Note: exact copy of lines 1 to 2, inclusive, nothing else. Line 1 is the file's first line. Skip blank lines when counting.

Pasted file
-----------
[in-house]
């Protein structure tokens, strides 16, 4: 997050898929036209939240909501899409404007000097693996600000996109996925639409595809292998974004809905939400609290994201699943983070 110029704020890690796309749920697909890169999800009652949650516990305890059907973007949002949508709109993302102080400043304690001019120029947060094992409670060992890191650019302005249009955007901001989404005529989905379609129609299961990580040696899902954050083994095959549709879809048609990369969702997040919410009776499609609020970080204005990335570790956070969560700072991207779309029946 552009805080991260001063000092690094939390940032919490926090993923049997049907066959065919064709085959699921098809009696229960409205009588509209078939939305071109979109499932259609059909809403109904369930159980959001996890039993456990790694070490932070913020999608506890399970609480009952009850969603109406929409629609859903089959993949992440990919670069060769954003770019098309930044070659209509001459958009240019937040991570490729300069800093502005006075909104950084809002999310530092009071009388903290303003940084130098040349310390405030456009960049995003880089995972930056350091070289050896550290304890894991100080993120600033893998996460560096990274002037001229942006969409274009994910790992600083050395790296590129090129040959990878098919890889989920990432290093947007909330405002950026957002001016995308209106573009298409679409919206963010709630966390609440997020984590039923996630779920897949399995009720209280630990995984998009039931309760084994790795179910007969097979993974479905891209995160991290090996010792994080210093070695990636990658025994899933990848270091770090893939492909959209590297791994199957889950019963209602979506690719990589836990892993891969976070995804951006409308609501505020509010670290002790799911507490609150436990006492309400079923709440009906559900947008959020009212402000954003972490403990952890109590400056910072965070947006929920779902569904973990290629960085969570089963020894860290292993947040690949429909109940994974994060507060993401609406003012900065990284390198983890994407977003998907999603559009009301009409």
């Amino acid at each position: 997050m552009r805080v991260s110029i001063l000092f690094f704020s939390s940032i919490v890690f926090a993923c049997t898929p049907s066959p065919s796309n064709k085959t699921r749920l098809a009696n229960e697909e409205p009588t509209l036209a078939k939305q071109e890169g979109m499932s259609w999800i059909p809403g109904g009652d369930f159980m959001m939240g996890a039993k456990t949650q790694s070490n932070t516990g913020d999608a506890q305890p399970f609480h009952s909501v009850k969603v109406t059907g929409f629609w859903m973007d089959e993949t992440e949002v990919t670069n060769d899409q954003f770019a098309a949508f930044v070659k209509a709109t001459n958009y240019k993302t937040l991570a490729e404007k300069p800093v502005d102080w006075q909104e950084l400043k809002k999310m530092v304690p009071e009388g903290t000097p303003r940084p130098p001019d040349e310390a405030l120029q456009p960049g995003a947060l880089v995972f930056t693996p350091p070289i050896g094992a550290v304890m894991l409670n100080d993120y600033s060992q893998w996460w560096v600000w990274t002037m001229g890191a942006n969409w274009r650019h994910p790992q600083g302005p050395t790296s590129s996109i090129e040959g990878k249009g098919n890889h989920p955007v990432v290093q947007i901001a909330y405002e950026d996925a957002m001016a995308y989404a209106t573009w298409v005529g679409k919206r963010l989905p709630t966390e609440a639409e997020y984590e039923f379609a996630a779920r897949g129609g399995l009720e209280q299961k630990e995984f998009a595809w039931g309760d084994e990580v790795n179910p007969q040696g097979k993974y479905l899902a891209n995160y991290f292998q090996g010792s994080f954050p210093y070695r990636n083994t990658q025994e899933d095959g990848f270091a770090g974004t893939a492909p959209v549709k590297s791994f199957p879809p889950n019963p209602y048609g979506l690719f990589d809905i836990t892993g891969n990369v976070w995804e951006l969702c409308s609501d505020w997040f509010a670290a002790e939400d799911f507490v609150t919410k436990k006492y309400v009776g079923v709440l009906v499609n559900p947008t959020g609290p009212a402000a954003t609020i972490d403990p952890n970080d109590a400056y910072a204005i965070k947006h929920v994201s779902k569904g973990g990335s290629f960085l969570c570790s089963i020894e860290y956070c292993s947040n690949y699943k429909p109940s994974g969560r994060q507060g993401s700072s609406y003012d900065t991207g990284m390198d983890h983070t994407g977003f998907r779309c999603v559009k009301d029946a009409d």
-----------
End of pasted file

[in-house]
């Protein structure tokens, strides 16, 4: 997050898929036209939240909501899409404007000097693996600000996109996925639409595809292998974004809905939400609290994201699943983070 110029704020890690796309749920697909890169999800009652949650516990305890059907973007949002949508709109993302102080400043304690001019120029947060094992409670060992890191650019302005249009955007901001989404005529989905379609129609299961990580040696899902954050083994095959549709879809048609990369969702997040919410009776499609609020970080204005990335570790956070969560700072991207779309029946 552009805080991260001063000092690094939390940032919490926090993923049997049907066959065919064709085959699921098809009696229960409205009588509209078939939305071109979109499932259609059909809403109904369930159980959001996890039993456990790694070490932070913020999608506890399970609480009952009850969603109406929409629609859903089959993949992440990919670069060769954003770019098309930044070659209509001459958009240019937040991570490729300069800093502005006075909104950084809002999310530092009071009388903290303003940084130098040349310390405030456009960049995003880089995972930056350091070289050896550290304890894991100080993120600033893998996460560096990274002037001229942006969409274009994910790992600083050395790296590129090129040959990878098919890889989920990432290093947007909330405002950026957002001016995308209106573009298409679409919206963010709630966390609440997020984590039923996630779920897949399995009720209280630990995984998009039931309760084994790795179910007969097979993974479905891209995160991290090996010792994080210093070695990636990658025994899933990848270091770090893939492909959209590297791994199957889950019963209602979506690719990589836990892993891969976070995804951006409308609501505020509010670290002790799911507490609150436990006492309400079923709440009906559900947008959020009212402000954003972490403990952890109590400056910072965070947006929920779902569904973990290629960085969570089963020894860290292993947040690949429909109940994974994060507060993401609406003012900065990284390198983890994407977003998907999603559009009301009409």